Job?classification (or?job?grading)?is a simple, widely used?job evaluation?method in which raters categorize jobs into groups; all the jobs in each group are of roughly the same value for pay purposes. We call the groups?classes?if they contain similar jobs, or?grades?if they contain jobs that are similar in difficulty but otherwise different. Thus, in the federal government?s pay grade system, a ?press secretary? and a ?fire chief? might both be graded ?GS-10? (GS stands for ?General Schedule?). On the other hand, in its?job?class system, the state of Florida might classify all ?secretary IIs? in one class, all ?maintenance engineers? in another, and so forth.
A method for categorizing jobs into groups.
Grouping jobs based on a set of rules for each group or class, such as amount of independent judgment, skill, physical effort, and so forth, required. Classes usually contain similar jobs.
A?job?classification system like the class system, although grades often contain dissimilar jobs, such as secretaries, mechanics, and firefighters. Grade descriptions are written based on compensable factors listed in classification systems.
In practice, there are several ways to categorize jobs. One is to write class or grade descriptions or summaries (similar to?job?descriptions); you then place jobs into classes or grades based on how well they fit these descriptions. Another to write a set of compensable factor-based rules for each class (for instance, how much independent judgment, skill, and physical effort does the class of jobs require?). Then categorize the jobs according to these rules.
The usual procedure is to choose compensable factors and then develop short class or grade descriptions that describe each class (or grade) in terms of the amount or level of the factors in those jobs. For example, the U.S. government?s classification system uses the following compensable factors: (1) difficulty and variety of work, (2) supervision received and exercised, (3) judgment exercised, (4) originality required, (5) nature and purpose of interpersonal work relationships, (6) responsibility, (7) experience, and (8) knowledge required. Based on these compensable factors, raters write a?grade definition?like that in?Figure?11-4. This one shows one grade description (GS-7) for the federal government?s pay grade system. Then the?evaluation?committee reviews all?job?descriptions and slots each?job?into its appropriate grade, by comparing each?job?description to the rules in each grade description. Thus, the federal government system classifies the positions?automotive mechanic,?welder,?electrician, and?machinist?in grade GS-10.
Written descriptions of the level of, say, responsibility and knowledge required by jobs in each grade. Similar jobs can then be combined into grades or classes.
FIGURE?11-4?Example of a Grade Definition
Source:??Grade Level Guide for Clerical and Assistance Work? from U.S. Office of Personnel Management, June 1989.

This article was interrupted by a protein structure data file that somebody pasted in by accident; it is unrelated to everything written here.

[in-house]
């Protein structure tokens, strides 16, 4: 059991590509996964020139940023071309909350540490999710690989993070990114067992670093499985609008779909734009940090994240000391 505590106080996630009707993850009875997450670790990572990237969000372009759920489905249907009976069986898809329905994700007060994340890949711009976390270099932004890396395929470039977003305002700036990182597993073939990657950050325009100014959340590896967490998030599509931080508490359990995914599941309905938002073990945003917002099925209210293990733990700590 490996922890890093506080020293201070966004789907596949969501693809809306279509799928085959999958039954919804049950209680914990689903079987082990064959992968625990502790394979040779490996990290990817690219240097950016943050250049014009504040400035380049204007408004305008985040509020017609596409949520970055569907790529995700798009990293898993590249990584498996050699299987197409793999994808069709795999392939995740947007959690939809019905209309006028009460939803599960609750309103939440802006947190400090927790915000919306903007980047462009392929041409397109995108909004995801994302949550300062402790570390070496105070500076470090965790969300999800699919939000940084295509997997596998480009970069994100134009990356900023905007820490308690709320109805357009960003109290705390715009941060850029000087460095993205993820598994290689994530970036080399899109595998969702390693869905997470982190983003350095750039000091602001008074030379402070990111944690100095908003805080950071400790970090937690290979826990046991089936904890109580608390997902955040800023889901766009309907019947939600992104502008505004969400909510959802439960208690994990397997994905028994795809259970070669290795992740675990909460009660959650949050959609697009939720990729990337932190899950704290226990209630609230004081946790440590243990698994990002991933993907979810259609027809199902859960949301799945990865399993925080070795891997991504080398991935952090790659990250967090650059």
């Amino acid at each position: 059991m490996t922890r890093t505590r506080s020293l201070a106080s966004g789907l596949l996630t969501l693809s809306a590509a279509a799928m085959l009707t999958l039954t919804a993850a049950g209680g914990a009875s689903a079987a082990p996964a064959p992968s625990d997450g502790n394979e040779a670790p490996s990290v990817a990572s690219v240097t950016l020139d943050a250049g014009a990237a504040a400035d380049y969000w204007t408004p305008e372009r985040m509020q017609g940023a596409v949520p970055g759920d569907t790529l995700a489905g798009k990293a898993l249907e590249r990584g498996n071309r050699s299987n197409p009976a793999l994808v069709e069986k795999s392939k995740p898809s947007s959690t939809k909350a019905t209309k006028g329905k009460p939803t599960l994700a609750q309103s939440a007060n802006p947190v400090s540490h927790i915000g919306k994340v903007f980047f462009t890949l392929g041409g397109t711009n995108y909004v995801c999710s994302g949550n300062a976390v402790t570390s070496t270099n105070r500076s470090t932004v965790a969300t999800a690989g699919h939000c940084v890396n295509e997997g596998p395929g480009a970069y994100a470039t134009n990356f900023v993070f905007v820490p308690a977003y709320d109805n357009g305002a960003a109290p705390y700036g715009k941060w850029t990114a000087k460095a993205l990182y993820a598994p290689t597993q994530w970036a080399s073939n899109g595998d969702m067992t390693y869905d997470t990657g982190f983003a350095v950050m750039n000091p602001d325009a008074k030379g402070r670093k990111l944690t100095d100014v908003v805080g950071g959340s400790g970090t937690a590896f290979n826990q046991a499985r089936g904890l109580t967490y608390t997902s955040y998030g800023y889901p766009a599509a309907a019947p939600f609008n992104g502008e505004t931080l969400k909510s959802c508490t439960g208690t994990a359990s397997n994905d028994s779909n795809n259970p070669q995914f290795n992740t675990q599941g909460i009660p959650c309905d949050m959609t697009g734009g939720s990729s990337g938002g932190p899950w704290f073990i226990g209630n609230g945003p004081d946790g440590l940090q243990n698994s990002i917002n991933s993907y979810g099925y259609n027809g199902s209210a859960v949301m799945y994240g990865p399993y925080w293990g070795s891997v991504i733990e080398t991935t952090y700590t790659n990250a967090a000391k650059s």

The classification method has several advantages. The main one is that most employers usually end up grouping jobs into classes or grades anyway, regardless of the?evaluation?method they use. They do this to avoid having to price separately dozens or hundreds of jobs. Of course, the?job?classification automatically groups the employer?s jobs into classes. The disadvantages are that it is difficult to write the class or grade descriptions, and considerable judgment is required to apply them. Yet many employers use this method with success.
Job Evaluation?Methods: Point Method
The?point method??s overall aim is to determine the degree to which the jobs you?re evaluating contain selected compensable factors. It involves identifying several compensable factors for the jobs, as well as the degree to which each factor is present in each?job. Assume there are five degrees of the compensable factor ?responsibility? a?job?could contain. Further, assume you assign a different number of points to each degree of each compensable factor. Once the?evaluation?committee determines the degree to which each compensable factor (like??responsibility? and ?effort?) is present in a?job, it can calculate a total point value for the?job?by adding up the corresponding degree points for each factor. The result is a quantitative point rating for each?job. The point method of?job evaluation?is the most popular?job evaluation?method today.50
3 Explain in detail how to establish a market-competitive pay plan.
?Packaged? Point Plans
A number of groups (such as the Hay Group, the National Electrical Manufacturer?s Association, and the National Trade Association) have developed standardized point plans. Many thousands of employers use these systems. They contain ready-made factor and degree definitions and point assessments for a wide range of jobs. Employers can often use them with little or no modification.
Using?job evaluation?methods such as the point method can be time-consuming. Accumulating the information about ?how much? of each compensable factor the?job?contains is a tedious process. The?evaluation?committees must debate the level of each compensable factor in each?job. They then write down their consensus judgments and compute each?job?s point values or rankings.
Computer-aided?job evaluation?can streamline the?job evaluation?process. The accompanying screen grab illustrates one. Most of these computerized systems have two main components. There is, first, a structured questionnaire. This contains items such as ?enter total number of employees who report to this position.? Second, all such systems use statistical models. These allow the computer program to evaluate jobs more or less automatically, by assigning points.
Computer-aided?job evaluation?can streamline the?job evaluation?process
Source: Screen capture: [no longer online]?www.hr-software.netcgi/JobEvaluation.cgi. Used by permission.